It’s that time of year when many parents consider preschool for their child for the first time. Oh, the joys of several hours alone, no child attached to your leg as you vacuum. And, at the same time, your heart saddens with this new layer of silence in the house.
While it’s not quite clear if you are ready for this separation, the bigger question parents ask: Is my child ready?
It can help to know about the stages of child development concerning object permanence as well as personality preferences.
A child’s fear of a parent leaving one’s sight is developmental and first begins with an awareness of object permanence. This mean knowing that an object still exists, even when hidden, and requires the ability to form a mental representation of an object.
Babies can tell about people leaving before they can tell about people coming back. The more a child understands and has experience that people return, the less anxiety there will be upon separation.
There comes a place in a child’s development regarding separation anxiety where parents may sigh with relief. They may think, since my child is aware of object permanence, she will be fine with my leaving. Many aspects of development spiral back around, though, playing out again when the child is in a different developmental window. It’s not surprising that at one point, the child seems completely fine with separation, only to revisit its difficulties again.
Around 2 years of age, children will begin to show preferences that are part of their personality regarding separation. Some children don’t give a second glance as they run toward a group playing at preschool. These may be extroverts or interpersonal learners who are craving social interaction. Other children will act more slowly, perhaps wanting to first observe before they partake in a group activity. They may be introverts or observational learners.
While some children are ready for an independent experience before others, until they are about 4 or 4.5, many display some anxiety over the enormity of a group situation without the support of the parent.
Observe your child carefully in new situations. Your child’s preferences will emerge.
Imagine that you get hired for a new job. You are told you start the next day. No one tells you what time you should show up and when you do, you are led to a desk and told to go to work. There is no explanation, no chance to observe others, and no idea what is expected. You have a sense of panic that you might really screw up. For some children, this is what the first day of preschool is like.
I have been contacted by frantic parents who report that the start of preschool has created chaos in the home. The child’s behavior often reflects unhappiness with the internal and external changes that are occurring.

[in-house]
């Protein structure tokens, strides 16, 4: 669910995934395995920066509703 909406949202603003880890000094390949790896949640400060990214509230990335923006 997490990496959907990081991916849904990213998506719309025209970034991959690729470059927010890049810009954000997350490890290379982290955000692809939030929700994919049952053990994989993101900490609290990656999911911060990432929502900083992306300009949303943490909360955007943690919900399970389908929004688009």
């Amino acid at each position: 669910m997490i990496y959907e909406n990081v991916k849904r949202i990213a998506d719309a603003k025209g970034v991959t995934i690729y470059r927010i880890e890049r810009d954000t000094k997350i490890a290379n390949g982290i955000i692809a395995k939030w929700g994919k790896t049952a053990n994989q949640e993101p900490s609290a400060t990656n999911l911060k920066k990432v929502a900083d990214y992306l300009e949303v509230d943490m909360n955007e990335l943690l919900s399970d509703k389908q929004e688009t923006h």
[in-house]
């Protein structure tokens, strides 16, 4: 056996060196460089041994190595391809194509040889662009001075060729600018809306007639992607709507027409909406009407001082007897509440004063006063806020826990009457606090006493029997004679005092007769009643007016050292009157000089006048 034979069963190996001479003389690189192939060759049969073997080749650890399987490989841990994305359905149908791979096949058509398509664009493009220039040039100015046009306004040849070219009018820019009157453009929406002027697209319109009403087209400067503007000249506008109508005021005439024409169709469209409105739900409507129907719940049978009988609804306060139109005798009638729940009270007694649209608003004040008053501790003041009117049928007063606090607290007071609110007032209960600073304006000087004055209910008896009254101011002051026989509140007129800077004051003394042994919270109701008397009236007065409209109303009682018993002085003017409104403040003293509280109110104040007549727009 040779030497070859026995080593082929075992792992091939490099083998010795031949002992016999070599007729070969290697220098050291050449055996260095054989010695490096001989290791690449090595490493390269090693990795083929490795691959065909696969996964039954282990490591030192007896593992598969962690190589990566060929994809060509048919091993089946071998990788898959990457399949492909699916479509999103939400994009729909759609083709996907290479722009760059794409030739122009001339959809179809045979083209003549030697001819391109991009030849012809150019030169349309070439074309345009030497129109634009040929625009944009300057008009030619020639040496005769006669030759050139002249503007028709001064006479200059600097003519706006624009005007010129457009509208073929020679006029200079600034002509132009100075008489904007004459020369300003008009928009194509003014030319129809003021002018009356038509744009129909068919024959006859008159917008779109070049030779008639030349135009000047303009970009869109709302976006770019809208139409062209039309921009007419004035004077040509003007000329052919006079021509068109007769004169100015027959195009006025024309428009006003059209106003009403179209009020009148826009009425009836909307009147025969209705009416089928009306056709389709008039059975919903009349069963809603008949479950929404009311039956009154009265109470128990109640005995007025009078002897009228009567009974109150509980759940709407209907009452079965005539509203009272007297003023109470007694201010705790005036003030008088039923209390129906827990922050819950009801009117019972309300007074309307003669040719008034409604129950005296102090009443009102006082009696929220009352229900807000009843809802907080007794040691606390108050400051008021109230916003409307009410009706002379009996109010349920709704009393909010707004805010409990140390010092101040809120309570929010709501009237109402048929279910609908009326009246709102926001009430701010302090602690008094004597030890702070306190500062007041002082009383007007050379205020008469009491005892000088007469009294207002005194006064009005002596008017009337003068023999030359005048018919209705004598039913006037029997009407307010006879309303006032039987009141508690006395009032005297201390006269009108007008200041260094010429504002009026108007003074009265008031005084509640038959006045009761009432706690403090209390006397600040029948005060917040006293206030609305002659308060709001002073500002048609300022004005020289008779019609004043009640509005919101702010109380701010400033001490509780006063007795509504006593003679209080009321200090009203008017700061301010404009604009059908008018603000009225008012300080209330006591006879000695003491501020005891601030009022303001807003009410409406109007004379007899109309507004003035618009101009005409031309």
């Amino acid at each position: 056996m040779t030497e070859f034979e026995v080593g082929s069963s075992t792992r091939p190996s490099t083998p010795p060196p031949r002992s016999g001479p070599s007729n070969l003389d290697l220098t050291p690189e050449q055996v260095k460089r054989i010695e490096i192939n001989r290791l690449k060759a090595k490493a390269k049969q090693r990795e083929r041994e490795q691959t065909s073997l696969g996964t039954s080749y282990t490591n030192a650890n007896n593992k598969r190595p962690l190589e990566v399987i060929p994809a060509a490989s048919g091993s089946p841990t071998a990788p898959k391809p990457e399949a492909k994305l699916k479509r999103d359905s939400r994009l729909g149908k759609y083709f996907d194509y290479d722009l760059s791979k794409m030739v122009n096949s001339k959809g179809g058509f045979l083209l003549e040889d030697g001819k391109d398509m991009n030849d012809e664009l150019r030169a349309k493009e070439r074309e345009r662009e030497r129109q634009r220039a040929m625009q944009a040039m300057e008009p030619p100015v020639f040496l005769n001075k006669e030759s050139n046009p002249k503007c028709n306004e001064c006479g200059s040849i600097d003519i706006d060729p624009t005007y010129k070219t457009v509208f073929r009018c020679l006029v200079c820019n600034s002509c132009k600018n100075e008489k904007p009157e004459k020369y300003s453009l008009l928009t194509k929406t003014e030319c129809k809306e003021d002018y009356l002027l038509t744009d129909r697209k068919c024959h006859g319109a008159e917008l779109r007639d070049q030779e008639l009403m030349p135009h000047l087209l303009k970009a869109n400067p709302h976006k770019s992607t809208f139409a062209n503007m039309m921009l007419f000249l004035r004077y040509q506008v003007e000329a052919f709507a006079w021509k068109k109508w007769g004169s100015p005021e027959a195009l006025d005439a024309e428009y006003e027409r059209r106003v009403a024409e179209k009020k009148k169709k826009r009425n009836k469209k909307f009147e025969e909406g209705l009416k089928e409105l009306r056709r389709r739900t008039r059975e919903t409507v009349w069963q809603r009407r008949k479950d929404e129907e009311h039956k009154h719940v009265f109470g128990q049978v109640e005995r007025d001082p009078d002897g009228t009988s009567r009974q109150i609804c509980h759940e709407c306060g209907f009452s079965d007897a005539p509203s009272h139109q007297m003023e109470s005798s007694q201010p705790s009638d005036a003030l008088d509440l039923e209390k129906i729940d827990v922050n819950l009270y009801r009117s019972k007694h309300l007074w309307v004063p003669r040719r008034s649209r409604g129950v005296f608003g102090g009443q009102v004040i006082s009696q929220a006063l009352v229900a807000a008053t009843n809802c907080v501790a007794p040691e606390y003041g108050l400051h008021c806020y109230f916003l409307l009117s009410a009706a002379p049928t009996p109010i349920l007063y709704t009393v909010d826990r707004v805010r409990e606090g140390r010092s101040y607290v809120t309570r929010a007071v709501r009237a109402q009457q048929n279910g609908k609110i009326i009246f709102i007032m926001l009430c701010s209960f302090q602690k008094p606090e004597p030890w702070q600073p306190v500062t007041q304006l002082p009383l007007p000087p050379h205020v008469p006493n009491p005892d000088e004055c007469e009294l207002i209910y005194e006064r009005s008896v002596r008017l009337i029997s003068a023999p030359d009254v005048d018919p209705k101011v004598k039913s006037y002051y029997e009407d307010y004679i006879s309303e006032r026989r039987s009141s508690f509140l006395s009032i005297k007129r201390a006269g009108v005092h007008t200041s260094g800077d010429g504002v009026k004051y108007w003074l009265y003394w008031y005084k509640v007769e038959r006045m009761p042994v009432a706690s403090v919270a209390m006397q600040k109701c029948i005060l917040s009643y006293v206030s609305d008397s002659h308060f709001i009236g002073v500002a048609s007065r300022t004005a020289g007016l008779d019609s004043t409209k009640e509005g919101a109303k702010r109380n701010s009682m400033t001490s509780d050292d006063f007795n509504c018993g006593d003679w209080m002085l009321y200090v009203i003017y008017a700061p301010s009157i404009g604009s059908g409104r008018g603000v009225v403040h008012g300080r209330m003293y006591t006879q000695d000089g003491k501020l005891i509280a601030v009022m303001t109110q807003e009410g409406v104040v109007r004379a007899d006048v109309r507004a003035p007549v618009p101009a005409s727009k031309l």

To reduce this chaos and help create a positive preschool experience, observe how well the child is doing with other small separations. If the child has never been left at a babysitter’s or grandparent’s house, then she doesn’t yet have practice being with another caregiver. If the child wants to stay close to the parent at playgroups, then she may need more time before daily separation occurs. If the child shows great discomfort in playing on her own while you do something else, like the dishes, this might be another indication.
One of the best ways to help a child learn about separation is to give small experiences first before stepping into a scheduled routine of daycare or preschool.
How to Practice:
- Separate from you. Provide a practice opportunity for separation time. On a day before you go to the park, brainstorm ideas with your child and let her pick one that she will try at the park while you hang back. Perhaps it will be five minutes on the monkey bars while you swing on the swings. Or she may go up to the popsicle vendor and order and pay for one herself.
- Similar Experience. Before preschool starts, have some experiences with a sitter. Be in the house the first few times she comes. When you do leave, keep the length of time short. Let your child know when you will return. “You’ll play some games with the sitter and have a snack. I’ll be back soon after snack time.”
- Visit. When it is time to start an organized experience like preschool, visit the school. If the child has some friends there, take pictures of them having a good time to look at together.
- Routine Charts. Make cards that shows visuals of your child getting ready for school, driving there, the good-bye, and the parent’s return. Take a look at these several times a day before starting school.
Sometimes a child is not ready. They might need some weeks to settle in to this new idea or catch up to the experience developmentally. If there is the luxury of waiting a month, sometimes that’s helpful. Observe your child’s level of independence at other experiences – music class, the park, a play group – to help gauge if holding off is a workable, short-term solution.
As far as parent readiness, that’s tricky as well. As you enter on to the path of many future separations, be ready with as much self-compassion as you can muster. The first time can pull extra hard on the heart strings.
Annie Keeling, MFA, of Grass Valley provides parent coaching and teaches parenting classes at The Nest. Connect with Keeling at firstname.lastname@example.org or 530-210-1100.